The Satpura Range has national parks, pilgrim towns and hill retreats, like Toranmal and Chikaldara. Melghat Tiger Reserve is a sanctuary located in northern part of Amravati District of Maharashtra. So, these alluring spots for my readers are mentioned to encourage them to visit some EKAL schools, nearby!

I reached home around 1:15 a.m. Rajendar Bhai and Shivraj would reach home even later.

After a cold water shower, I was snug in my bed dreaming of the hills and the EKAL children who had given me their best smiles as memories. In the morning when I woke up, I was thinking more and more of my beloved country and her beloved children. Over a cup of ginger-tea, I sat in my balcony feeling calm and yet charged with new energy. Rabindranath Tagore’s poem was rhyming in my heart. It flows thus:

Where The Mind is Without Fear
Where the mind is without fear and the head is held high
Where knowledge is free
Where the world has not been broken up into fragments
By narrow domestic walls
Where words come out from the depth of truth
Where tireless striving stretches its arms towards perfection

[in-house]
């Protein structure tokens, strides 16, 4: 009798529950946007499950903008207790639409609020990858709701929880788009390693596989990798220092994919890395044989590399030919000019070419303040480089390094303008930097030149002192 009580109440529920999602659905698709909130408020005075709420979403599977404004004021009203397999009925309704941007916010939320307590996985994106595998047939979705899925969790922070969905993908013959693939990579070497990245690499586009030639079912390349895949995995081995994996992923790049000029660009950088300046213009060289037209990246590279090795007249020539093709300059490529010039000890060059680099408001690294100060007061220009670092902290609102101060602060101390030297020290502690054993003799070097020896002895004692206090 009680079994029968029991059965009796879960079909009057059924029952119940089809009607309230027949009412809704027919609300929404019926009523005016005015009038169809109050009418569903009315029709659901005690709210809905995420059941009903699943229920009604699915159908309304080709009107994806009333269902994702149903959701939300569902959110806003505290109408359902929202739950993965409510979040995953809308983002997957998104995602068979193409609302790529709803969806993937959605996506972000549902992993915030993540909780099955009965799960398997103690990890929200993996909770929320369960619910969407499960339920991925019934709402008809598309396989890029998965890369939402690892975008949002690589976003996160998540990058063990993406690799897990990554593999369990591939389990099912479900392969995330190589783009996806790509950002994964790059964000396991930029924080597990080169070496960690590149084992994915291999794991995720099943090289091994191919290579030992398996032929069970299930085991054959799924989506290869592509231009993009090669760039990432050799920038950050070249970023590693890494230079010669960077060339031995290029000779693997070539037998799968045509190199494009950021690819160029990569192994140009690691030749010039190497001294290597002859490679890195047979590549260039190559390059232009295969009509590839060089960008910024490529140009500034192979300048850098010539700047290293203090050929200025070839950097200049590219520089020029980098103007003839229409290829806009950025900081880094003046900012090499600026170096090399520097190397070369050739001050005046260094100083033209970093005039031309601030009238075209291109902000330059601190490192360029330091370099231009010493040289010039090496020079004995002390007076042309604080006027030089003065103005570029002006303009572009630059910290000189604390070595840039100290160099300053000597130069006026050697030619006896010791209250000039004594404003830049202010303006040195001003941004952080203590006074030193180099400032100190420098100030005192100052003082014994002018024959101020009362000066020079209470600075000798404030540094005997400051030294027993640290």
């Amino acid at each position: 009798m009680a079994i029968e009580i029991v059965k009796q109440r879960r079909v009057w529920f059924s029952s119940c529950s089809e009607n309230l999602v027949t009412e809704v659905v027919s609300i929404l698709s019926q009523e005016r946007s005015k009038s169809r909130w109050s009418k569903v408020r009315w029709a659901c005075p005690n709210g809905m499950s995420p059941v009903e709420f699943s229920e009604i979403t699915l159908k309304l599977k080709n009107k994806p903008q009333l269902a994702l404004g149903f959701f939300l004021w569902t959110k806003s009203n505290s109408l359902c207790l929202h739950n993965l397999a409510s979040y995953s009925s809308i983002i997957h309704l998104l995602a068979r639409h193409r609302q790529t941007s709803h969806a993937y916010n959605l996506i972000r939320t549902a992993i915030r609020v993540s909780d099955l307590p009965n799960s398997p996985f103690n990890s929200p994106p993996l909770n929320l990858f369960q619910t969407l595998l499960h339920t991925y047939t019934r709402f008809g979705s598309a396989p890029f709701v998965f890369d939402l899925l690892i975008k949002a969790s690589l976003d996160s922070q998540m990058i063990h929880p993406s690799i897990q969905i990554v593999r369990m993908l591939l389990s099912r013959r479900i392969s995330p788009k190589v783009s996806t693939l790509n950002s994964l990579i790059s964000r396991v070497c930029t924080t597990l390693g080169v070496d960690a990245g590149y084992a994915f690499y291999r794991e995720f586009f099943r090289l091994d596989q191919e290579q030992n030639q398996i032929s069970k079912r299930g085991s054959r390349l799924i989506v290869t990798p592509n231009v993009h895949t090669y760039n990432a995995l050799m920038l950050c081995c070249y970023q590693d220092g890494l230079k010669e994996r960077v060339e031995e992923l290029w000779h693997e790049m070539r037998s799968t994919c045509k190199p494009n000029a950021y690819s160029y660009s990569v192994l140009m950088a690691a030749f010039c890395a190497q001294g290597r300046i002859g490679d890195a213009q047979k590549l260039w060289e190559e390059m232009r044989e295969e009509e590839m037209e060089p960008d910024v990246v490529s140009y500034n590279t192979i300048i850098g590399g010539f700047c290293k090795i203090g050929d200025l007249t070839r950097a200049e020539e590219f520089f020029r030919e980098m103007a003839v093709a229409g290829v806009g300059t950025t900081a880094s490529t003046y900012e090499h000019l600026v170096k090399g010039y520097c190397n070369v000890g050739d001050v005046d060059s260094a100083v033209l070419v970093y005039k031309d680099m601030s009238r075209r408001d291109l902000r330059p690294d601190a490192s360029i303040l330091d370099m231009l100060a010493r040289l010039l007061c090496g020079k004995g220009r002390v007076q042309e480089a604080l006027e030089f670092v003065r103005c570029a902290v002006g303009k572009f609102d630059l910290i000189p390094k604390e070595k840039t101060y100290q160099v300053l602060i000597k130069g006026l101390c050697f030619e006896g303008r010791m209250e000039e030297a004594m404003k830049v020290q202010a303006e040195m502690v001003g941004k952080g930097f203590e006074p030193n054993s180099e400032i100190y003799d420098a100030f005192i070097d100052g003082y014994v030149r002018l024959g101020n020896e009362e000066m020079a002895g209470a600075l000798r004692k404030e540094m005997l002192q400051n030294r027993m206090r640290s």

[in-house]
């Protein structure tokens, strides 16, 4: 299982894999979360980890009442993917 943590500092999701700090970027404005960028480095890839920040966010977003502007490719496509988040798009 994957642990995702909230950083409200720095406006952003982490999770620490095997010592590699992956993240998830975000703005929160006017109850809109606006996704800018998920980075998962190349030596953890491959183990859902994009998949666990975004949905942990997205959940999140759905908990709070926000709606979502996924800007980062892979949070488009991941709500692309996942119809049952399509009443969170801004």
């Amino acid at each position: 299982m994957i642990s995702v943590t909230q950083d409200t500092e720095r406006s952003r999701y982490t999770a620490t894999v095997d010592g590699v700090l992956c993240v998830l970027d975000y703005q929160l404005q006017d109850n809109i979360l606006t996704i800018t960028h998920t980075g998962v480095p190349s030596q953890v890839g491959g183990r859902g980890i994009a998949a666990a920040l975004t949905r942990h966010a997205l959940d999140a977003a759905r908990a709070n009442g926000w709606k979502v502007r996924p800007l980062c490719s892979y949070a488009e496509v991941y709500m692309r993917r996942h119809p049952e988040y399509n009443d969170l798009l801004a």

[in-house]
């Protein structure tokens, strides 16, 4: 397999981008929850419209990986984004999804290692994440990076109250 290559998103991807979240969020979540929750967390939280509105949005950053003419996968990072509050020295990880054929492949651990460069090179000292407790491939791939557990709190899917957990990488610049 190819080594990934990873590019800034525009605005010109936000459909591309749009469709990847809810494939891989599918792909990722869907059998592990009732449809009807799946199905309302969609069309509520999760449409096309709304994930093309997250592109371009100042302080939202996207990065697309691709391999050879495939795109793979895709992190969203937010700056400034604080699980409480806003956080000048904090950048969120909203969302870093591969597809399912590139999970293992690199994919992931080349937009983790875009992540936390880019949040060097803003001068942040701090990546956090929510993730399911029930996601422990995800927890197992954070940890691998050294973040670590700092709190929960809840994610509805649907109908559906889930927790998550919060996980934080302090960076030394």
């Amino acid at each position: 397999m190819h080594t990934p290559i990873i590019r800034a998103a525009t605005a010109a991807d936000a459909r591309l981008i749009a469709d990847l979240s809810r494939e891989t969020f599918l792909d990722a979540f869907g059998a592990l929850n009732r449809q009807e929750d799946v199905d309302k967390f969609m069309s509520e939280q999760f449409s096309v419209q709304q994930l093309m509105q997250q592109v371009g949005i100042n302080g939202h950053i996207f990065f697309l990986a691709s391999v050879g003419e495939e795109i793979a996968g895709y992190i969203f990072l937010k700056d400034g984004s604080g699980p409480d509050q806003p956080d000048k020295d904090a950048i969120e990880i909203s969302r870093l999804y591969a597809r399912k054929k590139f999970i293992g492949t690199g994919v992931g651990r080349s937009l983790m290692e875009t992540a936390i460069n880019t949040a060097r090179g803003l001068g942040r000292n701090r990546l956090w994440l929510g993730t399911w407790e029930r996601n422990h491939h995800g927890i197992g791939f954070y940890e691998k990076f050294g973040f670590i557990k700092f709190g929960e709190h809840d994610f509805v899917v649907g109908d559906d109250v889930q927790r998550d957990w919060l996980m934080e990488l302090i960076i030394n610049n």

Where the clear stream of reason has not lost its way
Into the dreary desert sand of dead habit
Where the mind is led forward by Thee
Into ever-widening thought and action
Into that heaven of freedom, my Father, let my country awake.

I had to share the poet laureate’s lines with you and myself!

To view the photographs of my Vanyatra, kindly click onhttp://geetachhabra.com/photo_news/Vanyatra.php

For information on EKAL, kindly click on

Geeta Chhabra
President EKAL UAE Chapter

The diarist is grateful to Smt. Nayantara Jain and all F.T.S. members who made her Vanyatra so purposeful.

Geeta Chhabra Comment Form
Form a link. Comment inside the box below. Your views will be published in a coming edition.